CUPE child care workers were busy this week, offering deputations at Toronto City Hall on Tuesday and holding a rally outside of Queen’s Park on Thursday to mark the fifth annual day of action for child care.
Both events highlighted the creativity and energy of early childhood educators and all who work in child care as attendees were encouraged to sign a colourful parachute demanding that child care workers are worth more.
The rally came just days after the provincial government announcement of a new wage floor for ECE and Assistant ECEs – one that falls woefully short of the recommendations by CUPE 2484 member group the Ontario Coalition for Better Child Care and leaves out cooks, cleaners, and admin workers altogether. Ontario is facing a workforce crisis in child care and will be short 8,500 ECEs by 2026. Centres are being forced to close and parents can’t find spaces due to a lack of staff; workers, meanwhile, are leaving the sector in droves, chased from jobs they love due to low pay.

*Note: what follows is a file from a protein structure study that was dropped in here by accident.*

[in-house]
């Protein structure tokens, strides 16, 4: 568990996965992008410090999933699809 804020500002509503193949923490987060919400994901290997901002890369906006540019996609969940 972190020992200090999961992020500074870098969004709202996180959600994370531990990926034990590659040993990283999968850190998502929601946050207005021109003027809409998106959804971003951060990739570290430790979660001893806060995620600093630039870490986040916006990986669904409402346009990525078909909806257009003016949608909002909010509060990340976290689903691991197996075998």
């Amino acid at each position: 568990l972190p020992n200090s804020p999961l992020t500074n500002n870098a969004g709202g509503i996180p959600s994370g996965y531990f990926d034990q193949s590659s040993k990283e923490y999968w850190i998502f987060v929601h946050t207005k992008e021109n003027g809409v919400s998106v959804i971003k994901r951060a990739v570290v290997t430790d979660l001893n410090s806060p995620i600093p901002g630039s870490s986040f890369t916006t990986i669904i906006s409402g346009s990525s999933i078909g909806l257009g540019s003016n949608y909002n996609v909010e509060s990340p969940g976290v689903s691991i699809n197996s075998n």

“If things are going to change in this sector – and they have to – it will be because of us. They thought they could offer us $23 an hour and we’d be quiet,” yelled Jess Thomas, an ECE and CUPE 2484 Vice President. “They gave us $23 and we just got louder! We will not be divided. We will stand in solidarity because I know, as an ECE, that I cannot do my job without every other worker in my centre. When we fight, we win and we will not stop until we get the wages and benefits we deserve.”
Ontario NDP leader Marit Stiles and Toronto Mayor Olivia Chow proudly scrawled their names on the parachute alongside MPPs Jill Andrews, Teresa Armstong, and Chris Glover, as well as city councillors Alejandra Bravo and Ausma Malik.